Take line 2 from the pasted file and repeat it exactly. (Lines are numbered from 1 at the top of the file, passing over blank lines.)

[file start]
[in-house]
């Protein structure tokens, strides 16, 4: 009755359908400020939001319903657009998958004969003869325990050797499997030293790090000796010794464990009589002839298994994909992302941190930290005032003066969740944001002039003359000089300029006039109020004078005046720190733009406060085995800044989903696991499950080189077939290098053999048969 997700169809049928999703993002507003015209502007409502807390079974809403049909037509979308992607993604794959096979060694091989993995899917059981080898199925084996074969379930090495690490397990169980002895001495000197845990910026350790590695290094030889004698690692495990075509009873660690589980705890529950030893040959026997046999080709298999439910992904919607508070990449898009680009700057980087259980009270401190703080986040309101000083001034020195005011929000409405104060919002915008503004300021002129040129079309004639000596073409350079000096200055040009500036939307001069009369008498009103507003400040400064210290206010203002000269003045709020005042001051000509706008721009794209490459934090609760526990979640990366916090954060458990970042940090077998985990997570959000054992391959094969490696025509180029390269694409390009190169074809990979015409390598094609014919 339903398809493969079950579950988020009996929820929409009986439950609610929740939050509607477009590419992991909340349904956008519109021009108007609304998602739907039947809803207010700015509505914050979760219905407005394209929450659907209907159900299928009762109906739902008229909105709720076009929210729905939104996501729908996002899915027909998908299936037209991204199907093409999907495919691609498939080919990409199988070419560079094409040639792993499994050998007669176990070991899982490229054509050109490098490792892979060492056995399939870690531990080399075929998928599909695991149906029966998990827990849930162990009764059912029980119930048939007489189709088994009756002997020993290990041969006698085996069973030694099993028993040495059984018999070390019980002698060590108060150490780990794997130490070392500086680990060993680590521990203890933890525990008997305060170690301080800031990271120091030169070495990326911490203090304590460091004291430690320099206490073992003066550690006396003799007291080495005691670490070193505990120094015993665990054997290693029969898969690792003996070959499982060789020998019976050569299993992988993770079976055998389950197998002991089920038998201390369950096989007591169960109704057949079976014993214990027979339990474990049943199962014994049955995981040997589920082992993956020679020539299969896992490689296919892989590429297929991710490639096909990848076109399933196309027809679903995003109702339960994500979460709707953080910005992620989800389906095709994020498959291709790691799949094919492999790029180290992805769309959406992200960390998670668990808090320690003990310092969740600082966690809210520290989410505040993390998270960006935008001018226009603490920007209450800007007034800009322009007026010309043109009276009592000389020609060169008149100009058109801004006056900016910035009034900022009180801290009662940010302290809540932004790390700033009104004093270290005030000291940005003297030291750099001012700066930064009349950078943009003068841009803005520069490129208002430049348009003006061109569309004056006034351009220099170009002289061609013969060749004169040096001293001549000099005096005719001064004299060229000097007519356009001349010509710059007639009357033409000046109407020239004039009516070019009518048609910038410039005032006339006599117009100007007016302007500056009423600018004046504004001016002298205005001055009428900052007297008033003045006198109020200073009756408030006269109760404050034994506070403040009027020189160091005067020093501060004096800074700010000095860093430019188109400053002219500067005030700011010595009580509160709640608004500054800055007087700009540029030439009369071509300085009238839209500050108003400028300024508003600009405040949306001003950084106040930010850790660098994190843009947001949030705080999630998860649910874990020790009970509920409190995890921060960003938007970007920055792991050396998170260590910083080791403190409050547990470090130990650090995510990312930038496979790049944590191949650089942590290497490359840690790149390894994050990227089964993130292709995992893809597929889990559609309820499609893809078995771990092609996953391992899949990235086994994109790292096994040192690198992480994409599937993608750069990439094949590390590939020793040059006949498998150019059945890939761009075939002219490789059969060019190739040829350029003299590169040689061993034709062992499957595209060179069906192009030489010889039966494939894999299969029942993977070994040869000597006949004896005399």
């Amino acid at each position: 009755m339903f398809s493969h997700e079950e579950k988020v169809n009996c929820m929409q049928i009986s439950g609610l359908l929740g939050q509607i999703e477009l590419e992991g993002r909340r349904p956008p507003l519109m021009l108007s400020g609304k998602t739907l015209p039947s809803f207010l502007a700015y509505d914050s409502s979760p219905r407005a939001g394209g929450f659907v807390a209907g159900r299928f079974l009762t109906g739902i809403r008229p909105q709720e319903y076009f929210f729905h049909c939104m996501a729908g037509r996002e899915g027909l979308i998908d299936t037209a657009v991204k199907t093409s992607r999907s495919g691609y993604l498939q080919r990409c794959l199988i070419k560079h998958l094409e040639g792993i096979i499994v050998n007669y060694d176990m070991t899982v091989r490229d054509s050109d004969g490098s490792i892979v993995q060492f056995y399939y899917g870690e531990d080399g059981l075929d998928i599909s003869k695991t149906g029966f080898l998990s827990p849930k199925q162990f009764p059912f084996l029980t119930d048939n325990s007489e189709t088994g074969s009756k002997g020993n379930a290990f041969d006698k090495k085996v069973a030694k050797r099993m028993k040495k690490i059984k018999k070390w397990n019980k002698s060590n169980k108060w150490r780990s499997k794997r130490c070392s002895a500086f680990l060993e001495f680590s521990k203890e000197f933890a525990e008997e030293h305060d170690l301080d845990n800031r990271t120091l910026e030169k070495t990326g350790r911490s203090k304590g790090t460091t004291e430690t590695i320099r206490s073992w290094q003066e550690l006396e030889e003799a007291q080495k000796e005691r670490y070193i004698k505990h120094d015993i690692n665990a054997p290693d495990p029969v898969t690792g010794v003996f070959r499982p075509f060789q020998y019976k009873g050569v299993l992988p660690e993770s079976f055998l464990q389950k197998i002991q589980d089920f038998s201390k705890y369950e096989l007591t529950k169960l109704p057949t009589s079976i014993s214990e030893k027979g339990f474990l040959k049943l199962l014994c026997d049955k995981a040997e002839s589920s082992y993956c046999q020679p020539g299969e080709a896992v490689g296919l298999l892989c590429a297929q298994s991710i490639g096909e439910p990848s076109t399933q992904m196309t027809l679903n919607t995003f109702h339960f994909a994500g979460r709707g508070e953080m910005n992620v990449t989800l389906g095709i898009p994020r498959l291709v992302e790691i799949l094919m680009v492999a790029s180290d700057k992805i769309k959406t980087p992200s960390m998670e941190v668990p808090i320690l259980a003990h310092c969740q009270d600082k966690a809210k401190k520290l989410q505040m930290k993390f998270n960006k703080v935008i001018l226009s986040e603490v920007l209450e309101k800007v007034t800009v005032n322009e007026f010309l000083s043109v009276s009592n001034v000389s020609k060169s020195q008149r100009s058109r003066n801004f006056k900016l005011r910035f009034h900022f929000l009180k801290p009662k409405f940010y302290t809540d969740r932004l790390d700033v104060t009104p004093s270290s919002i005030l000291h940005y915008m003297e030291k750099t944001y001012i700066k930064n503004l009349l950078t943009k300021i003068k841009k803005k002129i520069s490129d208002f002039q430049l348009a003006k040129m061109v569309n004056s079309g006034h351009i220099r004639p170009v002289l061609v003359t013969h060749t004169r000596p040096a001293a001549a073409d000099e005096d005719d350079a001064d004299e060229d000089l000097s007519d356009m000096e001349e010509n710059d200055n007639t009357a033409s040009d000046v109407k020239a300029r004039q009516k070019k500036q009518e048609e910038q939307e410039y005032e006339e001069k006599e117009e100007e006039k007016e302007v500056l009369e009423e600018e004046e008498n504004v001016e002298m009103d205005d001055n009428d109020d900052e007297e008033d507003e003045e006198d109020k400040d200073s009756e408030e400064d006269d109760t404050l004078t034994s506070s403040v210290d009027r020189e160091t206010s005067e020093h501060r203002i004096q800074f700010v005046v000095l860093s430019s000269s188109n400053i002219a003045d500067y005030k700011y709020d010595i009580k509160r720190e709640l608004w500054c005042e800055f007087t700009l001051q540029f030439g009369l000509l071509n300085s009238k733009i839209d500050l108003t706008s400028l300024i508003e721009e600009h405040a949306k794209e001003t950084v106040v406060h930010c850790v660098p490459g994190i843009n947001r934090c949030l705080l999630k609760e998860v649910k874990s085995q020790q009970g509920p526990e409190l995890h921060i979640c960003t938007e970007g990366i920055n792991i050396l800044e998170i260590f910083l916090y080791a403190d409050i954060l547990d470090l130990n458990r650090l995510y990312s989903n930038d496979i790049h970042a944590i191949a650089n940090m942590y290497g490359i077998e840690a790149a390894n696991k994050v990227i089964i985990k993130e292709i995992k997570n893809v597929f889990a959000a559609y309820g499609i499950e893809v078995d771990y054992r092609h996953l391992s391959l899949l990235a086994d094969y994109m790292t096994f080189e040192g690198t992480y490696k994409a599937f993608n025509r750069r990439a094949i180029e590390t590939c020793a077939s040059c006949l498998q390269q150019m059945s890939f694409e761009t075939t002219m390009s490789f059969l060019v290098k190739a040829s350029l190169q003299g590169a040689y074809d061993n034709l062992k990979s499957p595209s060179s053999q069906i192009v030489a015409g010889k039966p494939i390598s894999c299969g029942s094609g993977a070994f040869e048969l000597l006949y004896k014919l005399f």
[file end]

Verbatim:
């Protein structure tokens, strides 16, 4: 009755359908400020939001319903657009998958004969003869325990050797499997030293790090000796010794464990009589002839298994994909992302941190930290005032003066969740944001002039003359000089300029006039109020004078005046720190733009406060085995800044989903696991499950080189077939290098053999048969 997700169809049928999703993002507003015209502007409502807390079974809403049909037509979308992607993604794959096979060694091989993995899917059981080898199925084996074969379930090495690490397990169980002895001495000197845990910026350790590695290094030889004698690692495990075509009873660690589980705890529950030893040959026997046999080709298999439910992904919607508070990449898009680009700057980087259980009270401190703080986040309101000083001034020195005011929000409405104060919002915008503004300021002129040129079309004639000596073409350079000096200055040009500036939307001069009369008498009103507003400040400064210290206010203002000269003045709020005042001051000509706008721009794209490459934090609760526990979640990366916090954060458990970042940090077998985990997570959000054992391959094969490696025509180029390269694409390009190169074809990979015409390598094609014919 339903398809493969079950579950988020009996929820929409009986439950609610929740939050509607477009590419992991909340349904956008519109021009108007609304998602739907039947809803207010700015509505914050979760219905407005394209929450659907209907159900299928009762109906739902008229909105709720076009929210729905939104996501729908996002899915027909998908299936037209991204199907093409999907495919691609498939080919990409199988070419560079094409040639792993499994050998007669176990070991899982490229054509050109490098490792892979060492056995399939870690531990080399075929998928599909695991149906029966998990827990849930162990009764059912029980119930048939007489189709088994009756002997020993290990041969006698085996069973030694099993028993040495059984018999070390019980002698060590108060150490780990794997130490070392500086680990060993680590521990203890933890525990008997305060170690301080800031990271120091030169070495990326911490203090304590460091004291430690320099206490073992003066550690006396003799007291080495005691670490070193505990120094015993665990054997290693029969898969690792003996070959499982060789020998019976050569299993992988993770079976055998389950197998002991089920038998201390369950096989007591169960109704057949079976014993214990027979339990474990049943199962014994049955995981040997589920082992993956020679020539299969896992490689296919892989590429297929991710490639096909990848076109399933196309027809679903995003109702339960994500979460709707953080910005992620989800389906095709994020498959291709790691799949094919492999790029180290992805769309959406992200960390998670668990808090320690003990310092969740600082966690809210520290989410505040993390998270960006935008001018226009603490920007209450800007007034800009322009007026010309043109009276009592000389020609060169008149100009058109801004006056900016910035009034900022009180801290009662940010302290809540932004790390700033009104004093270290005030000291940005003297030291750099001012700066930064009349950078943009003068841009803005520069490129208002430049348009003006061109569309004056006034351009220099170009002289061609013969060749004169040096001293001549000099005096005719001064004299060229000097007519356009001349010509710059007639009357033409000046109407020239004039009516070019009518048609910038410039005032006339006599117009100007007016302007500056009423600018004046504004001016002298205005001055009428900052007297008033003045006198109020200073009756408030006269109760404050034994506070403040009027020189160091005067020093501060004096800074700010000095860093430019188109400053002219500067005030700011010595009580509160709640608004500054800055007087700009540029030439009369071509300085009238839209500050108003400028300024508003600009405040949306001003950084106040930010850790660098994190843009947001949030705080999630998860649910874990020790009970509920409190995890921060960003938007970007920055792991050396998170260590910083080791403190409050547990470090130990650090995510990312930038496979790049944590191949650089942590290497490359840690790149390894994050990227089964993130292709995992893809597929889990559609309820499609893809078995771990092609996953391992899949990235086994994109790292096994040192690198992480994409599937993608750069990439094949590390590939020793040059006949498998150019059945890939761009075939002219490789059969060019190739040829350029003299590169040689061993034709062992499957595209060179069906192009030489010889039966494939894999299969029942993977070994040869000597006949004896005399």